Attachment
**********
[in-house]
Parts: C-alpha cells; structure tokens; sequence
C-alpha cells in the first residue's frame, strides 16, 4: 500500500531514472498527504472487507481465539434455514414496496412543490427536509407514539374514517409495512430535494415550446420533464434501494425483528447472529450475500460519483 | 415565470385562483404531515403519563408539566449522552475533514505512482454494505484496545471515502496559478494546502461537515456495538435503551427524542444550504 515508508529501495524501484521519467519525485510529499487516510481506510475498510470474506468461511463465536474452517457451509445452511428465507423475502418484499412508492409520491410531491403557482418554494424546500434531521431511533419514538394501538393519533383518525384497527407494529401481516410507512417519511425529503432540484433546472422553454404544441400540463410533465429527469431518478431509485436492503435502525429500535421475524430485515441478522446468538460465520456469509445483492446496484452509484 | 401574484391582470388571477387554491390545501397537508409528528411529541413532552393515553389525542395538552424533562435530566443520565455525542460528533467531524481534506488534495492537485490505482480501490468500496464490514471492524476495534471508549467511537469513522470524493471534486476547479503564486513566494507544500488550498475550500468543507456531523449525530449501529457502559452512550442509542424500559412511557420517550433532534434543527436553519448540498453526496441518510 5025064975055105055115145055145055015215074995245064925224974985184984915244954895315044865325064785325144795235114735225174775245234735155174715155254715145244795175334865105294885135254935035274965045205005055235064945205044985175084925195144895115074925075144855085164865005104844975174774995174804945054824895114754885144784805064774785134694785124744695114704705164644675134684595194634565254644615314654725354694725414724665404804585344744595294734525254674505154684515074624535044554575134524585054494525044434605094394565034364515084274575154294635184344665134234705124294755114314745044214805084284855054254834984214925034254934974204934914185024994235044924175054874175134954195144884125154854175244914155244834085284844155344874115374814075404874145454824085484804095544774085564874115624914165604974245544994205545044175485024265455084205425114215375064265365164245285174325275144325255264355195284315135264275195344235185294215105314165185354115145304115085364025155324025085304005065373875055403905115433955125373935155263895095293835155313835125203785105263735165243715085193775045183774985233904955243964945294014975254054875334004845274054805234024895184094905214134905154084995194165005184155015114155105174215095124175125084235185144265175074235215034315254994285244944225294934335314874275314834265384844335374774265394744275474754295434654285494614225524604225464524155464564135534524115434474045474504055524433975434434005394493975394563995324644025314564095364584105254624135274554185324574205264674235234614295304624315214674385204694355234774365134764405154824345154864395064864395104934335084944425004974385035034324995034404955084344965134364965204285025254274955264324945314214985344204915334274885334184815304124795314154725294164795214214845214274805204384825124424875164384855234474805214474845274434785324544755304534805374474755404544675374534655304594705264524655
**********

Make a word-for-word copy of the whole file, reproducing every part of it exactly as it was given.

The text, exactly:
[in-house]
Parts: C-alpha cells; structure tokens; sequence
C-alpha cells in the first residue's frame, strides 16, 4: 500500500531514472498527504472487507481465539434455514414496496412543490427536509407514539374514517409495512430535494415550446420533464434501494425483528447472529450475500460519483 | 415565470385562483404531515403519563408539566449522552475533514505512482454494505484496545471515502496559478494546502461537515456495538435503551427524542444550504 515508508529501495524501484521519467519525485510529499487516510481506510475498510470474506468461511463465536474452517457451509445452511428465507423475502418484499412508492409520491410531491403557482418554494424546500434531521431511533419514538394501538393519533383518525384497527407494529401481516410507512417519511425529503432540484433546472422553454404544441400540463410533465429527469431518478431509485436492503435502525429500535421475524430485515441478522446468538460465520456469509445483492446496484452509484 | 401574484391582470388571477387554491390545501397537508409528528411529541413532552393515553389525542395538552424533562435530566443520565455525542460528533467531524481534506488534495492537485490505482480501490468500496464490514471492524476495534471508549467511537469513522470524493471534486476547479503564486513566494507544500488550498475550500468543507456531523449525530449501529457502559452512550442509542424500559412511557420517550433532534434543527436553519448540498453526496441518510 5025064975055105055115145055145055015215074995245064925224974985184984915244954895315044865325064785325144795235114735225174775245234735155174715155254715145244795175334865105294885135254935035274965045205005055235064945205044985175084925195144895115074925075144855085164865005104844975174774995174804945054824895114754885144784805064774785134694785124744695114704705164644675134684595194634565254644615314654725354694725414724665404804585344744595294734525254674505154684515074624535044554575134524585054494525044434605094394565034364515084274575154294635184344665134234705124294755114314745044214805084284855054254834984214925034254934974204934914185024994235044924175054874175134954195144884125154854175244914155244834085284844155344874115374814075404874145454824085484804095544774085564874115624914165604974245544994205545044175485024265455084205425114215375064265365164245285174325275144325255264355195284315135264275195344235185294215105314165185354115145304115085364025155324025085304005065373875055403905115433955125373935155263895095293835155313835125203785105263735165243715085193775045183774985233904955243964945294014975254054875334004845274054805234024895184094905214134905154084995194165005184155015114155105174215095124175125084235185144265175074235215034315254994285244944225294934335314874275314834265384844335374774265394744275474754295434654285494614225524604225464524155464564135534524115434474045474504055524433975434434005394493975394563995324644025314564095364584105254624135274554185324574205264674235234614295304624315214674385204694355234774365134764405154824345154864395064864395104934335084944425004974385035034324995034404955084344965134364965204285025254274955264324945314214985344204915334274885334184815304124795314154725294164795214214845214274805204384825124424875164384855234474805214474845274434785324544755304534805374474755404544675374534655304594705264524655